Bristol and the slave trade

This week we tackled a more difficult subject for our walk in the past walk – the Bristol slave trade.

It is an uncomfortable but undeniable fact that much of Bristol’s prosperity came from the slave trade. Slavery is thousands of years old. The Romans brought slaves to Britain and Celtic tribes  traded slaves. However with the discovery of America  in 1492 new opportunities for the trade were created.

Europeans found the hot humid conditions of the south difficult to work in but loved crops like cotton, tobacco and sugar that could be grown there.  One solution was to take people from Africa who were used to a hot climate and transport them to America

A triangular trade was started. Manufactured goods and guns were traded along the coast of Africa for slaves who were taken to America and the West Indies and sold for goods like sugar and tobacco which were brought back to Europe.

The numbers involved are staggering. It has been estimated that about 13 million people may have left African ports as slaves. Portugal has the dubious honour of being the most important slave trading nation with Britain second.

Because of its position on the West coast of England Bristol became one of the major slave trading ports. It is estimated that Bristol ships may have transported up to half a million slaves. Conditions on board the slave ships were horrifying and mortality was high.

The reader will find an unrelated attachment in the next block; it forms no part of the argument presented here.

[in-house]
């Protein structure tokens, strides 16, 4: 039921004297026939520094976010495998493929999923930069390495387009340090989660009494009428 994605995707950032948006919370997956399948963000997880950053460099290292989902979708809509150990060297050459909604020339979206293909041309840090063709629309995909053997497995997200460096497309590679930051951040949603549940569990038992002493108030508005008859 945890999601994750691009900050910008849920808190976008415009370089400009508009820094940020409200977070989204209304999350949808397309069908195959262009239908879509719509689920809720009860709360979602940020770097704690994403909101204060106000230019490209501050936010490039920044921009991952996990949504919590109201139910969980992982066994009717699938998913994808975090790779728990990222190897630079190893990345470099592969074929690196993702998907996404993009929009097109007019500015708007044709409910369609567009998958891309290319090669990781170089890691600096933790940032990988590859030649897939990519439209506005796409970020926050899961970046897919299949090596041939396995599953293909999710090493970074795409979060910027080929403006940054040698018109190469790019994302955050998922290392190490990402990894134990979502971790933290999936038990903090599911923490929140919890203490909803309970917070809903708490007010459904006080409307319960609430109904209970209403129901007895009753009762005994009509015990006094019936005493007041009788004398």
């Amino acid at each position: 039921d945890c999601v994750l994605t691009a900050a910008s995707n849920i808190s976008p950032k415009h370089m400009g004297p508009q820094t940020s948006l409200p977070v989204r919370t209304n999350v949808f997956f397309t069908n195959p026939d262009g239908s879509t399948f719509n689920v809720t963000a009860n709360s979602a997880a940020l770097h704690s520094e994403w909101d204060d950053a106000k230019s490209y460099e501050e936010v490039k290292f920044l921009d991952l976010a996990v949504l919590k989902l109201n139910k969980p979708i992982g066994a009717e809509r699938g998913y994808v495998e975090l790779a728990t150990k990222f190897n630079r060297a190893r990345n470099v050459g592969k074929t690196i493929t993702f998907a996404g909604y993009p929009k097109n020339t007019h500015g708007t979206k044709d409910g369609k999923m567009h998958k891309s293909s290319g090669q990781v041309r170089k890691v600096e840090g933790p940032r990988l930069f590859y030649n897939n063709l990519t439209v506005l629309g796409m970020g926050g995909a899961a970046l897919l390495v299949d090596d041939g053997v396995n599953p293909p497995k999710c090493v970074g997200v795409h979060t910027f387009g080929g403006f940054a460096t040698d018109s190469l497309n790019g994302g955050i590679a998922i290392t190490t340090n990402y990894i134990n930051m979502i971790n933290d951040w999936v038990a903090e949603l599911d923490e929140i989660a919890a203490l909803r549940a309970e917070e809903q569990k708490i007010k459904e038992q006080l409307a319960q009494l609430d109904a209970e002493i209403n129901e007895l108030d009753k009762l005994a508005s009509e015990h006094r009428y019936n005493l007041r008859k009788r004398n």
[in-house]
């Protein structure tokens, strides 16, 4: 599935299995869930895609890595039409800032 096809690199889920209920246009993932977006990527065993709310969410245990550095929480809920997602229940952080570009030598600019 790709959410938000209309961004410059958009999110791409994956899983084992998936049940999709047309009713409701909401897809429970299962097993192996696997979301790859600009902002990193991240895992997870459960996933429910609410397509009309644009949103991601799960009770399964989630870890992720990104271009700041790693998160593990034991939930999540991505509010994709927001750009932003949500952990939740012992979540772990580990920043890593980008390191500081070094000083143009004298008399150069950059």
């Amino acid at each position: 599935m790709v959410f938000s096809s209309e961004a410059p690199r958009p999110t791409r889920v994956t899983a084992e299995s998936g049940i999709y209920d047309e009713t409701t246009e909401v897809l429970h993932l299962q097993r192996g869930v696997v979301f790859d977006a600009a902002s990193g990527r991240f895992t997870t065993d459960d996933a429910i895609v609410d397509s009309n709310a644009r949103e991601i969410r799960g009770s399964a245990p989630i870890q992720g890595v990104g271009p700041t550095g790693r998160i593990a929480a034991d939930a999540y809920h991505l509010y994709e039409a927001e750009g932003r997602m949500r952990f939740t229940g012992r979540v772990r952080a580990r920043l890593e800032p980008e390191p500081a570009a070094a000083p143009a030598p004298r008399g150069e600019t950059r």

St Mary Redcliffe church
St. Mary Redcliffe Church

We started our walk at St. Mary Redcliffe the magnificent parish church close to Bristol Harbour. The church owes much of its elaborate decoration to gifts from Bristol merchants and its graveyard contains the tombs of many Bristol slave traders. They obviously were able to reconcile their Christian faith with slave trading.

The Georgian House museum

There is a campaign to open a slavery museum in Bristol but until it happens you can see the legacy of slavery in many of the buildings of the city.

We visited the Georgian House, number 7 Great George Street. This was owned by a slave trader called Mr. Pinney. It has been turned into a museum and is furnished to show the lavish lifestyle the Pinneys would have led. it is free to enter. Click here to find out more.

Guide in a posh Georgian dress
A guide dressed as Mrs. Pinney. (Georgian house museum)

As was fashionable at the time the family kept a black servant.

A picture of Mr Pinney with his slave.
An information board about Pero Jones

Another reminder of the slave trade in Bristol is the fact that many of the fashionable houses in Queen Square were owned by Slave traders.

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Slave trader’s house in fashionable Queens square

You can also see the customs house where profits on cargoes from America would have been collected.

The Abolition of Slavery.

Towards the end of the 18th century there were growing demands for the end of slavery. In Bristol John Wesley   who had worked in Savannah in America preached against it and was banned from many local churches. Thomas Cottle published pamphlets against slavery.  Perhaps the most important figure in Bristol was Thomas Clarkson a journalist who visited pubs like the Seven Stars and listened to the testimony of sailors. His findings provided Wilberforce with much of the ammunition to fight for the abolition of slavery in Parliament.